Some Facts You Might Not Know About the American Revolution

Time once again to light up the grill, open a beer, hang up your flags and patriotic bunting, and celebrate our nation’s birthday with some fireworks! We all know the great tale of our nation’s founding by heart: Boston Tea Party, Paul Revere, Lexington, George Washington, Thomas Paine’s Common Sense, Declaration of Independence, crossing the Delaware, the winter at Valley Forge, and victory at Yorktown.

But, as I’ve mentioned a number of times previously, the stories we are taught in history class are often not the whole picture. And in some cases, I feel that’s kind of a tragedy, because the whole picture can sometimes be more awesome than the history class version, especially when it comes to the American Revolution. Things like…

The Revolutionary War was also a World War

Many of us know that in 1778 Benjamin Franklin, after a long diplomatic struggle, convinced the French to help us fight the British. Spain joined in the following year. But we are often told that the alliance was a rocky one, and the French were unreliable allies that didn’t keep their commitments and only got really involved at the very end during the Battle of Yorktown. Heck, in the movie The Patriot France’s flakiness was a major plot point.

This view is completely distorted. The reason France had a hard time sending arms and troops to help the Continentals was because they were so busy fighting the British in Europe, the Caribbean, and Asia. Our French and Spanish allies turned the Revolutionary War into a world war in order to force the British to fight in as many fronts as possible, meaning they were no longer able to concentrate their strength in the Thirteen Colonies. This gave the Americans an advantage that set the stage for their eventual victory at Yorktown.

In India, France’s ally, Mysore, attacked the British in 1780 and kicked some serious British butt, largely thanks to the fact the Mysoreans were using freakin’ rockets against the redcoats!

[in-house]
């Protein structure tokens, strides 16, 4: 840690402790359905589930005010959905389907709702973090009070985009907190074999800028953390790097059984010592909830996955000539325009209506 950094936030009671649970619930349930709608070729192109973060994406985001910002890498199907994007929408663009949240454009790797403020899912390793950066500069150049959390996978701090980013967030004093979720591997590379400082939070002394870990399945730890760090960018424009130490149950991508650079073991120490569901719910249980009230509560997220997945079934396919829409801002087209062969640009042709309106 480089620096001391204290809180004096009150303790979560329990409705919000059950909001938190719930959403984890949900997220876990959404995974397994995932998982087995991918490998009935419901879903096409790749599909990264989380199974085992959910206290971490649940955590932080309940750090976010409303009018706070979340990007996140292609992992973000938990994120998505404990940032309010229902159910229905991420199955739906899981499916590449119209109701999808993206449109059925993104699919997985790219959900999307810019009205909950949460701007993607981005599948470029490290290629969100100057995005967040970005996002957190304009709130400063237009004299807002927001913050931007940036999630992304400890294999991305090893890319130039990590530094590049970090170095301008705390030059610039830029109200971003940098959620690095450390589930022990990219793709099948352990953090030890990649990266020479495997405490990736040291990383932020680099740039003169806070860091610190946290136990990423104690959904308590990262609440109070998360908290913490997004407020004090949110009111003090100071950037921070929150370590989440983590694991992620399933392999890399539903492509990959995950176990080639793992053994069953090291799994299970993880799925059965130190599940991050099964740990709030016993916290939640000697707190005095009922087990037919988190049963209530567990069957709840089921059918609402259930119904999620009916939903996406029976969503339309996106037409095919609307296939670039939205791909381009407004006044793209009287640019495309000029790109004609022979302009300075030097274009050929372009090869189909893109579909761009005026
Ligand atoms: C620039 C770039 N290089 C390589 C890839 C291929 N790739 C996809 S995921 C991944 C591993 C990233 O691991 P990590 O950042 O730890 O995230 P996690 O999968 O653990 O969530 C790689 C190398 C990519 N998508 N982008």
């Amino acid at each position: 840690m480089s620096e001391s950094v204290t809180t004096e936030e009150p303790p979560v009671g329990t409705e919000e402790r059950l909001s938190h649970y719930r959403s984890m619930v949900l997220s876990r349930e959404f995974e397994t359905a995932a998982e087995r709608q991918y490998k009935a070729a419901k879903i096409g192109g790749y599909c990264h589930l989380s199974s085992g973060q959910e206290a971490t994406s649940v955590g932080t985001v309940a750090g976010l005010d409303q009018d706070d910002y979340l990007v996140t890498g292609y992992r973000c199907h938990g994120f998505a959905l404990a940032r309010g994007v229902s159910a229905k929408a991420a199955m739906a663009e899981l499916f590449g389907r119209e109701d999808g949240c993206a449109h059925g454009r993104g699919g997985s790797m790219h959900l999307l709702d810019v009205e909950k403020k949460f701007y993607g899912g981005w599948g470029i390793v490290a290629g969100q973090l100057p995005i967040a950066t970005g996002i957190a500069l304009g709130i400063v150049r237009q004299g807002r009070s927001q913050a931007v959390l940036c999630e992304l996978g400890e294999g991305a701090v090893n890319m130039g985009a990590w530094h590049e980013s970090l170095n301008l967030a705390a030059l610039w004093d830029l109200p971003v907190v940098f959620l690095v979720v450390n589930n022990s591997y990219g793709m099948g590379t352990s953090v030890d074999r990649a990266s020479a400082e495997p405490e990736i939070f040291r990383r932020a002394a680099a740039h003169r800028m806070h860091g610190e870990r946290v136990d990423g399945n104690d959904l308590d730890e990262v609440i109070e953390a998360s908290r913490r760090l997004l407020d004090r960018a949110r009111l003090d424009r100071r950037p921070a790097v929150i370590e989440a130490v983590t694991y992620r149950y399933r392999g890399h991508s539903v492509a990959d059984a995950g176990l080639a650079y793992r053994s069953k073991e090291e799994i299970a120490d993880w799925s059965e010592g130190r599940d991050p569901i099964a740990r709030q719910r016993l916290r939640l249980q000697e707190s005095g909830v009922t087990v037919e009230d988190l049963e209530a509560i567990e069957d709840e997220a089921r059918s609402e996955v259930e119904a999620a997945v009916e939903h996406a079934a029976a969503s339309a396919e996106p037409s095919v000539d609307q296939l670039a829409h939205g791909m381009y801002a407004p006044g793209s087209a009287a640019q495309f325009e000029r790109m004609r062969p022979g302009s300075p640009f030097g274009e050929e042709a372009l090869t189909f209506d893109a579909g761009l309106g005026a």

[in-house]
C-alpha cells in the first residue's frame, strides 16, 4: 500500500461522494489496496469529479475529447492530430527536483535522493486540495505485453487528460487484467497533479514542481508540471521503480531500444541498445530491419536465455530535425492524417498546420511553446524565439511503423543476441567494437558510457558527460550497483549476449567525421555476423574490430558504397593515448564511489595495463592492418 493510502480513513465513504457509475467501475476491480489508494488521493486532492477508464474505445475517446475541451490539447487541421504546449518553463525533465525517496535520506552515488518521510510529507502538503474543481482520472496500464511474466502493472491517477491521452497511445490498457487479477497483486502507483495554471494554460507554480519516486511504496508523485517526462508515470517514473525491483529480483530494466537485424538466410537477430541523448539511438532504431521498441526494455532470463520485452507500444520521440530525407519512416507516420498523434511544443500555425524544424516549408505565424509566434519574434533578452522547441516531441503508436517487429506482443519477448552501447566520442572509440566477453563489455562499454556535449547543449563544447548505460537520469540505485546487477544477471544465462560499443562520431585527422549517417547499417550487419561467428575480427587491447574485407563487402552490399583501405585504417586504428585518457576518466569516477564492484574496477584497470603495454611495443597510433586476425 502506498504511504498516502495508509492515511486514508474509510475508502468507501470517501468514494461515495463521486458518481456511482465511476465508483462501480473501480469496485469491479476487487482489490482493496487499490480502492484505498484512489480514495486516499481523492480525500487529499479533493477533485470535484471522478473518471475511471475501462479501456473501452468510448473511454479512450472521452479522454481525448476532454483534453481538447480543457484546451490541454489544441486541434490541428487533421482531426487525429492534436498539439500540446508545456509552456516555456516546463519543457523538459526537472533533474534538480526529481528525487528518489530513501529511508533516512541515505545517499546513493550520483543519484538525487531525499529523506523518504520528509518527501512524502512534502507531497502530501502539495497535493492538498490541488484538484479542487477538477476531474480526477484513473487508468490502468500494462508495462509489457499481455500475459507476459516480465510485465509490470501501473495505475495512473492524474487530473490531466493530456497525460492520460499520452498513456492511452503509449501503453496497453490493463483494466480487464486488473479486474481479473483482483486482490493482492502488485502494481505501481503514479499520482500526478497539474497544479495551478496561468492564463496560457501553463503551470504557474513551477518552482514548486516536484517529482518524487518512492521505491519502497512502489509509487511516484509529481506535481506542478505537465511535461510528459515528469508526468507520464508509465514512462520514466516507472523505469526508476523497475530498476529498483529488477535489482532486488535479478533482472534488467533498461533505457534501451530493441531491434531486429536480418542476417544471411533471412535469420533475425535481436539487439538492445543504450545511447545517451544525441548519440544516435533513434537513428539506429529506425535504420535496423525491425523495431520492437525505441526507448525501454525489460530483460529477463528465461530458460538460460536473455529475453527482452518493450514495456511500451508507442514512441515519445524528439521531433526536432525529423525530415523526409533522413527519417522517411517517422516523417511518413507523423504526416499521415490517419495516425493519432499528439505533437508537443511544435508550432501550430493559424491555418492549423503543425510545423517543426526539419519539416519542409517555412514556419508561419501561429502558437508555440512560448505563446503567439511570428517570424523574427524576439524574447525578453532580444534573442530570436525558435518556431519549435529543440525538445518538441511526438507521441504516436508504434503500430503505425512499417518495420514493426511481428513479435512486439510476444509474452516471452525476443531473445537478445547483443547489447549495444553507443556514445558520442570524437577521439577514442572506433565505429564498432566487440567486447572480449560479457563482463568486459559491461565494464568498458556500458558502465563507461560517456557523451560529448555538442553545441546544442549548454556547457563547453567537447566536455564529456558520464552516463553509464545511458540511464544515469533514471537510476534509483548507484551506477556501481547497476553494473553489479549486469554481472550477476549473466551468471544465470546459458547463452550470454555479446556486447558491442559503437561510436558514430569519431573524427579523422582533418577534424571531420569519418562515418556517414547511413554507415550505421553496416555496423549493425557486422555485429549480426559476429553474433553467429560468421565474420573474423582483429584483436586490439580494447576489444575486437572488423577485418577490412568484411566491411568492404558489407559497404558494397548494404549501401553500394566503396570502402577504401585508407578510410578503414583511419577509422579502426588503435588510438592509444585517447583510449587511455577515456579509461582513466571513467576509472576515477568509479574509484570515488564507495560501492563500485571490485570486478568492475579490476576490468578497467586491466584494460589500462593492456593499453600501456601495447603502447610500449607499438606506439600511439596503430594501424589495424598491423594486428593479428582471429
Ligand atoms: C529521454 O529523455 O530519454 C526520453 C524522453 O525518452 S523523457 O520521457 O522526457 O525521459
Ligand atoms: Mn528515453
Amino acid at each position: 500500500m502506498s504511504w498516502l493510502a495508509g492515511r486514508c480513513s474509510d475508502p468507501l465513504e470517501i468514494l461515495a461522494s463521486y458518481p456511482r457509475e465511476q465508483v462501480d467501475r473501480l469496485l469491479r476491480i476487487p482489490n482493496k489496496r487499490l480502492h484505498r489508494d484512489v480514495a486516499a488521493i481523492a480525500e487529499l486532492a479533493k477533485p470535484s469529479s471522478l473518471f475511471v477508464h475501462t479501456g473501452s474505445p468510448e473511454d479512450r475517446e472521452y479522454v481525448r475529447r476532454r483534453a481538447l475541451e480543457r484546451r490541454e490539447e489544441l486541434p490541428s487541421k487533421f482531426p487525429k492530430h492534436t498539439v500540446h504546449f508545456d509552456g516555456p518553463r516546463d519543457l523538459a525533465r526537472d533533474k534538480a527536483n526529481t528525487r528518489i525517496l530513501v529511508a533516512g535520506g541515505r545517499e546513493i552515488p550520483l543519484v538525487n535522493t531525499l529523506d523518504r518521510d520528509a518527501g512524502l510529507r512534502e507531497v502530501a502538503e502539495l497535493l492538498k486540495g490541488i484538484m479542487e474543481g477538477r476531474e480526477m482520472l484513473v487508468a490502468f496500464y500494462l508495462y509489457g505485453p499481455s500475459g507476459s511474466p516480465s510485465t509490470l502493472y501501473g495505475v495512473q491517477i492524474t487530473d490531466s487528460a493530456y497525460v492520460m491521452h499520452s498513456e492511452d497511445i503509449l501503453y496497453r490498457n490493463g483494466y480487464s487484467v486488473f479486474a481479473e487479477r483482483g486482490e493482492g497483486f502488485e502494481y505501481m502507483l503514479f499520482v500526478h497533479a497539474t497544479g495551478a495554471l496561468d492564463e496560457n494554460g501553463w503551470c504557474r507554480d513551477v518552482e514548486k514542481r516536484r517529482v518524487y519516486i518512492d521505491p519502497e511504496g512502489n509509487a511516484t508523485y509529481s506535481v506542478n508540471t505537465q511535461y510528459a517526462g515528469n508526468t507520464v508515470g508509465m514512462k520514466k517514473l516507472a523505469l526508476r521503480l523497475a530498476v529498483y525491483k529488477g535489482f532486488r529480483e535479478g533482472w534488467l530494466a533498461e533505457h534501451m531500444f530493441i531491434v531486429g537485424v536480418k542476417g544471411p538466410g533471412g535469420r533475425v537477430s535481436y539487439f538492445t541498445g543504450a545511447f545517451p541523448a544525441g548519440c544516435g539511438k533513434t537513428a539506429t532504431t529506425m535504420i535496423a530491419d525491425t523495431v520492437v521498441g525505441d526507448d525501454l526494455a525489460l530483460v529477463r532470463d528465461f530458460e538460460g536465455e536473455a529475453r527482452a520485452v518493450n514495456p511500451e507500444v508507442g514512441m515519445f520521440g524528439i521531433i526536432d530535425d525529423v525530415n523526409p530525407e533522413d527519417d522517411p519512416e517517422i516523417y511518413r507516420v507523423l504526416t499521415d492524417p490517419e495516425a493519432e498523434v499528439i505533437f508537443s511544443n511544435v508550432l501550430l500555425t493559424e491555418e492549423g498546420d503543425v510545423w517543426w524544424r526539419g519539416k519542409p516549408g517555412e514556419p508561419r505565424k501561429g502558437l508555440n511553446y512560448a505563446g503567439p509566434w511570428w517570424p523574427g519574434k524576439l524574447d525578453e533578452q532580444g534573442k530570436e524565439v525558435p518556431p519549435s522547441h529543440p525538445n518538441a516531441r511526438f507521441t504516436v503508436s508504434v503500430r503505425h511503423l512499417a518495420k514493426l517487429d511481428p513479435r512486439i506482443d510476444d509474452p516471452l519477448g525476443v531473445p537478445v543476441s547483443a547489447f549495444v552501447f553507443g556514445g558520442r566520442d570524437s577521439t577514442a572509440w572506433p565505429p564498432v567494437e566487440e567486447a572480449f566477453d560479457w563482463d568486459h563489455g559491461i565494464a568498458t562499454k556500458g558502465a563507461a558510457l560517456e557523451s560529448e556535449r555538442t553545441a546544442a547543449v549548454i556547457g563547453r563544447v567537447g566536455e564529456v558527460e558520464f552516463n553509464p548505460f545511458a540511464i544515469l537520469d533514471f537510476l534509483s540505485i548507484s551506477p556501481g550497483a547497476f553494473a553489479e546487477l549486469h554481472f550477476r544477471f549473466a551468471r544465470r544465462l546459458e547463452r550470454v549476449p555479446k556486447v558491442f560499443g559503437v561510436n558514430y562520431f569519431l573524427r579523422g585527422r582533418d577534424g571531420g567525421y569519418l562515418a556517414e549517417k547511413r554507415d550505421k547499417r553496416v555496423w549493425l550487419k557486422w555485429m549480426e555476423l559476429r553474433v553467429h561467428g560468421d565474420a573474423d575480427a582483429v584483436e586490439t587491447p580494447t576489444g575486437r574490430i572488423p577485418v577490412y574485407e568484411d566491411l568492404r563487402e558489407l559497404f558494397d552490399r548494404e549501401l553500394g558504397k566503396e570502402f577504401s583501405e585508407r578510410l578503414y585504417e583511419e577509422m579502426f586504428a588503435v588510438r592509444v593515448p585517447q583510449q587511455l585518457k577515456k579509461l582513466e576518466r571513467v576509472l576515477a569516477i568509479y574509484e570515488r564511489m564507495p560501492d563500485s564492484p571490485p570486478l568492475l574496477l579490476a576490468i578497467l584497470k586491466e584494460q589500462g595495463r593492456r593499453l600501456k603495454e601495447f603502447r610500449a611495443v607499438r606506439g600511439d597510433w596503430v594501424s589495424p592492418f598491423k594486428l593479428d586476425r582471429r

Such awesomeness should never have been left out of our history books!

In 1779, the French and Spanish laid siege to the tiny British colony of Gibraltar, in what would become the largest battle  in the entire war. 7,500 British troops fought 63,000 combined enemy soldiers, sailors and marines in a four-year siege that inspired one of Mozart’s pieces.

The allies even built up an Armada with the goal of invading England, though disease spreading among their crews forced them to abandon the plan. So, no, the French and Spanish were far from being unhelpful allies – they arguably guaranteed that our fight for independence would succeed.

Information from Wikipedia

The Revolution was a Civil War to the Americans…

Though many Americans were gung-ho about independence, the cause was far from universally accepted. Many Americans were still loyal to King and Country, were accustomed to British rule and resistant to the idea that the colonies could make it on their own, and didn’t like that Patriots resorted to violence to achieve their means. Historians estimate that between 15% and 20% of the colonial population were so-called “Tories”, colonists who opposed independence and wanted to stay British.

Their reasons for continued loyalty varied. Many were part of the colonial establishment and feared “mob rule” if the Patriots won, or were recent immigrants from Europe who tried initially to stay neutral but felt pushed to the Crown’s side. Some sided with the British because they still had friends and family back in England, and many slaves joined the British army’s ranks because they were promised freedom for doing so.

In the early phase of the war, as Patriots staged coups d’etat and seized power from royal governors in each of the colonies, these Tories usually went into hiding, for if they were discovered Patriots would arrest them as spies and traitors, or worse subject them to “mob justice” such as tarring and feathering. However, not all of them were so passive: in 1775, nearly 2,000 Tories laid siege to a Patriot camp in South Carolina. A similar battle in North Carolina was fought the following year. Later, as the British captured New York City, Philadelphia, Savannah, and Charleston, Tories began flocking to the British ranks as volunteers for service to the Crown. Many battles in the Revolution featured Americans fighting Americans. When the war ended and America’s independence was recognized, many Tories fled to Canada.

Thus beginning one of our nation’s oldest traditions.

Information from the History Channel series The Revolution

… and a “Vietnam” to the British.